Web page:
Authors: Lauren K. Farmer*, University of Victoria, Dan J. Smith, University of Victoria, Bethany Coulthard, University of Nevada Las Vegas, Biing T. Guan, National Taiwan University
Topics: Paleoenvironmental Change, Water Resources and Hydrology, Canada
Keywords: precipitation, drought, reconstruction, dendrochronology, tree rings, detrending: EEMD
Session Type: Paper
Presentation File: No File Uploaded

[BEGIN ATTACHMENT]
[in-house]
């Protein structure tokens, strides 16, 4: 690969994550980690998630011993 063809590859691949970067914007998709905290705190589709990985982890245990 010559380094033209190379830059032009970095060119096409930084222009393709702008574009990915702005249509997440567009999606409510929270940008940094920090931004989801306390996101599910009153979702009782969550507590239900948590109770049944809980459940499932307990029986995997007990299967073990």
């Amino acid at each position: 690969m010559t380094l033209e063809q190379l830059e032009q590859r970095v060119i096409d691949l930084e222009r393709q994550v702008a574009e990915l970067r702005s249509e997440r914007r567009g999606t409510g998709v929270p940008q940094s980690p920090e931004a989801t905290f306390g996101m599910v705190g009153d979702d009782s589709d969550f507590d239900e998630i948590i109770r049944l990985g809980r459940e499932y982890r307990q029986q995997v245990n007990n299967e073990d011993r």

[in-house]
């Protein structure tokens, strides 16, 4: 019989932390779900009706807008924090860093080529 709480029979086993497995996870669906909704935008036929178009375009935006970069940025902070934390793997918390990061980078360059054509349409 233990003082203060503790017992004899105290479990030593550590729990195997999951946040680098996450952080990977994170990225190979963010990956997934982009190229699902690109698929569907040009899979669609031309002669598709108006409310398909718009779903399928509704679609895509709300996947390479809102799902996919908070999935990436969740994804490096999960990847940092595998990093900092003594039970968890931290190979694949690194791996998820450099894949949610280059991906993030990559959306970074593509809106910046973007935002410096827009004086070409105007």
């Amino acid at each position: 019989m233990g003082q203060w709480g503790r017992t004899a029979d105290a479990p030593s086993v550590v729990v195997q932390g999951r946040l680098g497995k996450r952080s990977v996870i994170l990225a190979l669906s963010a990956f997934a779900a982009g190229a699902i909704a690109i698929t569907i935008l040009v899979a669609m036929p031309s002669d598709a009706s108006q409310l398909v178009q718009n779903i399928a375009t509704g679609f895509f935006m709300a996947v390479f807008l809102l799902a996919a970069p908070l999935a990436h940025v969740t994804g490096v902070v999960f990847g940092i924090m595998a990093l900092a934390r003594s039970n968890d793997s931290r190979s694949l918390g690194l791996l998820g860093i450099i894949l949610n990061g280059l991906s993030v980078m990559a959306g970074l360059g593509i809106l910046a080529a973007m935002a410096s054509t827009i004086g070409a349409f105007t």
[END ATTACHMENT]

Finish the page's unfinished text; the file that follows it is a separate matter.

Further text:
Climate change is projected to make summers in British Columbia drier, leading to more frequent and severe droughts. On southern Vancouver Island, in particular, summer droughts are no longer unusual and have become commonplace in recent years. For instance, the Sooke Watershed, which supplies the majority of drinking water required by communities in the Greater Victoria area, experienced five historical droughts (1928-1930, 1940-1942, 1991-1995, 2001-2003, 2015) since 1916. The frequency and intensity of these droughts were severe enough to warrant the implementation of a drought management action plan that prompted the expansion of reservoir storage by 70% in 2002. To effectively assess the past, present, and future supply systems of the Sooke Watershed, we used Douglas-fir tree-rings collected in 2006 and 2016 to reconstruct precipitation and extend the instrumental record. Using a novel detrending method called Ensemble Empirical Mode Decomposition, a model was created which explained 28% of the precipitation variance. Results from the dendrohydroclimatic analyses extend the water supply area precipitation record to 1591. While the most severe interval of continuous drought within the instrumental record occurred between 2015 and 2016, it was exceeded in duration by five events that include extended drought episodes in 1662-1665 and 1705- 1708. The 2015-2016 drought event was also exceeded in intensity by seven events within the reconstruction, including the severest drought identified in 1594-1596. The findings of the research ensure that the water managers of the Sooke Watershed have insights into long-term water availability.